Use Cases and Requirements for JSON Object Signing and Encryption (JOSE)
RFC 7165

Note: This ballot was opened for revision 05 and is now closed.

(Jari Arkko) Yes

Comment (2013-12-17 for -05)
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Thanks for a well written document.

(Sean Turner) Yes

(Stewart Bryant) No Objection

(Benoît Claise) No Objection

(Spencer Dawkins) No Objection

(Adrian Farrel) No Objection

(Stephen Farrell) (was Discuss) No Objection

Comment (2014-01-05)
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Thanks for changing the reference to FIPS. The new text
still isn't my favourite - I don't have that high an opinion 
of those kinds of evaluations in general - but I guess the
WG won't go wild mimicing FIPS 140-2.

--- old comments below, didn't check 'em but feel
free to follow up if need be

abstract: CMS isn't "in the past" suggest you make
that present tense since this does not in any way
OBSOLETE CMS. 

abstract: I'm also not sure that "overtaken" is
right.  Seems to me that these encoding schemes are
fashion-items with an about 5 year "season" so being
so definitive might look a bit silly next season.  If
you buy that, there'd maybe be other changes to make
too. Generally, I don't think this needs to or should
be doing a sales-pitch, and the same goes for the XML
discussion too.

intro: PGP is probably better "known" than S/MIME as
a mail security solution.

section 2: MAC == signing? Yuk. That does lead to
developer confusion IMO.

section 5: s/Several working groups/Several IETF
working groups/

section 5: I thought Persona wasn't quite JOSE?
Maybe I'm remembering wrong though (didn't check)

typos: applicaitions, "JWT token"

5.4: What we use is OTR though. A ref to that would
be good, just after you say that the CMS based
approach hasn't been deployed.

5.7: This is a bit vague. I believe there are JOSE
object that cannot be processed by the WebCrypto API
and that there are WebCrypto algorithms that are not
defined in JOSE, so API outputs cannot all be JOSE
conformant. Is that correct? If so, then I think you
need to say that for truth-in-advertising reasons.
The fact that the WG think that's ok makes me sad.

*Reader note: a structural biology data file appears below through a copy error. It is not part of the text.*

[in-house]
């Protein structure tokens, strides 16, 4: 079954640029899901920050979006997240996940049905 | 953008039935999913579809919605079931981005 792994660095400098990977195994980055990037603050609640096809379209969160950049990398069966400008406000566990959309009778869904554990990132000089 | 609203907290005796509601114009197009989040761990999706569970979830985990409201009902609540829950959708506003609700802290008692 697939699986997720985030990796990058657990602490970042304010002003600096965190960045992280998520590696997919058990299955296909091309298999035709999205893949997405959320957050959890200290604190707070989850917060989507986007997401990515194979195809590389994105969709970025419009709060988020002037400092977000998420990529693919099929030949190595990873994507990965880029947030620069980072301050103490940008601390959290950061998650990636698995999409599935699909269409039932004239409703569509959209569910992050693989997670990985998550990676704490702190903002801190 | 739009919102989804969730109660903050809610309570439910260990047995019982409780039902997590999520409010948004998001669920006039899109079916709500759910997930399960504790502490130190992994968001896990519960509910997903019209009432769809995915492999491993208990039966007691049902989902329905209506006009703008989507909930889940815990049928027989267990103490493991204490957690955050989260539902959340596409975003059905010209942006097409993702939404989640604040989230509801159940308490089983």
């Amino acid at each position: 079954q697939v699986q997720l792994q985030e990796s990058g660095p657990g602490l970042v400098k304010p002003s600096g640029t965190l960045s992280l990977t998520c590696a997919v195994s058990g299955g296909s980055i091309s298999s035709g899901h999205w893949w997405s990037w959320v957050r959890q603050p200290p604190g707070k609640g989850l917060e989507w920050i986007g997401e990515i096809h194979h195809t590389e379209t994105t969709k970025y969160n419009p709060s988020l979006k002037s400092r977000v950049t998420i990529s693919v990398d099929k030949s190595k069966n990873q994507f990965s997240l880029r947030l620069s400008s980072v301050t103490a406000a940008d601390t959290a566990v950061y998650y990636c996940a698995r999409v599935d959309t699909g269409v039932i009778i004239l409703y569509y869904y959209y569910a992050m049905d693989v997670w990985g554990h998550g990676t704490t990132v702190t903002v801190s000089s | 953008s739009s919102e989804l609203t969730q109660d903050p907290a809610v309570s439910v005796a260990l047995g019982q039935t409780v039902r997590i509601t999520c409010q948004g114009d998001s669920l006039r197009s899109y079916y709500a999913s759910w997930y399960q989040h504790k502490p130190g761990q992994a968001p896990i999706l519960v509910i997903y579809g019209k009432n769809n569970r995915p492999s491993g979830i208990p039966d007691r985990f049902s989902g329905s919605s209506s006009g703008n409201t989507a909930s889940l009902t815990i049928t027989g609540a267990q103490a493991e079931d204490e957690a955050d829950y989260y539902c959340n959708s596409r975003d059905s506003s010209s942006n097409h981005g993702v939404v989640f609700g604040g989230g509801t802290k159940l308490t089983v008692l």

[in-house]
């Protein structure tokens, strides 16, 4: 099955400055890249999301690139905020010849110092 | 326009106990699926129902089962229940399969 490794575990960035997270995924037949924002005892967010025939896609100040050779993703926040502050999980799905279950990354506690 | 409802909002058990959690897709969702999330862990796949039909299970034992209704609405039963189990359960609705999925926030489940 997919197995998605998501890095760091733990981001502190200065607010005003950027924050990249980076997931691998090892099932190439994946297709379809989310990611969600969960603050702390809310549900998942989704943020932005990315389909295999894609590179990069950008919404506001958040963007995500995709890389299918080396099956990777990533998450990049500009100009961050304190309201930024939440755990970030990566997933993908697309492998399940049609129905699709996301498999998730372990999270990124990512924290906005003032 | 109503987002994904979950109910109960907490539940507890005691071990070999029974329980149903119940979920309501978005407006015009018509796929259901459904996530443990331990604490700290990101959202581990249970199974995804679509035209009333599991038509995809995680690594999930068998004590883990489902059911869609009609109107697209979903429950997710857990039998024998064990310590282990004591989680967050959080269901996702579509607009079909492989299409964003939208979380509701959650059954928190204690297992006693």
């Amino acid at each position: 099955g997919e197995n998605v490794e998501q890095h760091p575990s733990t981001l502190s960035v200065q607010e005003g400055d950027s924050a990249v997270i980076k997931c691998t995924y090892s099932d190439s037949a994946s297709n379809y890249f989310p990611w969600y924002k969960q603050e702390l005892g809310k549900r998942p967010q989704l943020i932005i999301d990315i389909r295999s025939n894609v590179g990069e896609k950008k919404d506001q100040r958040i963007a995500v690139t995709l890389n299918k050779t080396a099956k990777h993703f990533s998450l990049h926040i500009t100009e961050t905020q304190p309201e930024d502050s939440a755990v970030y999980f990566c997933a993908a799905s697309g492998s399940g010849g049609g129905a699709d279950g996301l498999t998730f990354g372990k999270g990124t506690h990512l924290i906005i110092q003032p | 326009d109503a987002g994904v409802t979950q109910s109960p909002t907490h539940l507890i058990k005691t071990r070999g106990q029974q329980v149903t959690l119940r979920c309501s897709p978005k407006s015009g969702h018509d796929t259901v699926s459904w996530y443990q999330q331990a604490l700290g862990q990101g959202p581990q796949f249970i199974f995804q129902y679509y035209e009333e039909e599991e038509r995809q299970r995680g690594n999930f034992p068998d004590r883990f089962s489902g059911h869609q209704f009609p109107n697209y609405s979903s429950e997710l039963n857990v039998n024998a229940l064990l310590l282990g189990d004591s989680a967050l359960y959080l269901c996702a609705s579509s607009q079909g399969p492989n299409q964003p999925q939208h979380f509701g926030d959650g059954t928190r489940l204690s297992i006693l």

See also the secdir review [1] which calls out a
few nits.

   [1] https://www.ietf.org/mail-archive/web/secdir/current/msg04481.html

(Joel Jaeggli) No Objection

Barry Leiba (was Discuss) No Objection

Comment (2013-12-19 for -05)
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Given that the shepherd says, "it does not have sufficient apps area review," and "it needs more review outside of the group to make sure that the correct set of requirements has been setup for the solution," and given the questions we've raised about the interest in using the JOSE WG's product, it would have been good if the shepherd had done more to get App Area review -- perhaps more on apps-discuss (one of the chairs did post a note on 29 July), and by explicitly asking for Applications Directorate review (I'll talk with the appsdir team lead about watching for JOSE documents).

Along with that, the document says, at the start of Section 5, "Several working groups developing application-layer protocols have expressed a desire to use the JOSE data formats in their designs for end-to-end security features."  What are those working groups (the subsections indicate at least OAUTH, XMPP, ALTO, ATOCA, CORE, and W3C Web Crypto), and, apart from OAUTH, which is mentioned in the writeup, have the others of those reviewed this document?

On to the document...

A pet peeve of mine in the Introduction (you can play with my pets, or kick them aside, as you see fit):
   CMS is defined using Abstract Syntax
   Notation 1 (ASN.1) and traditionally encoded using the ASN.1
   Distinguished Encoding Rules (DER)

There are no traditions operating here.  Perhaps you mean "typically", or "usually"?

[Barry continues his review while whistling the opening tune from "Fiddler on the Roof"...]

In addition to Stephen's comments about the abstract/introduction, with which I wholeheartedly agree (I would strongly prefer that you spin this as an alternative to CMS, not as a replacement):

   In
   practice, however, XML-based secure object formats introduce similar
   levels of complexity to ASN.1, so developers that lack the tools or
   motivation to handle ASN.1 aren't likely to use XML security either.

Do you have anything to back this up with?  It seems to me that whether I can cope with XML and whether I can cope with ASN.1 are two entirely separate things.  Why on Earth should they be linked -- just because they're both complex?

Section 3 begins with another of my pets: "Obviously," -- please, just say "no" to that, and remove the word (and the comma).

(Martin Stiemerling) No Objection

(Richard Barnes) Recuse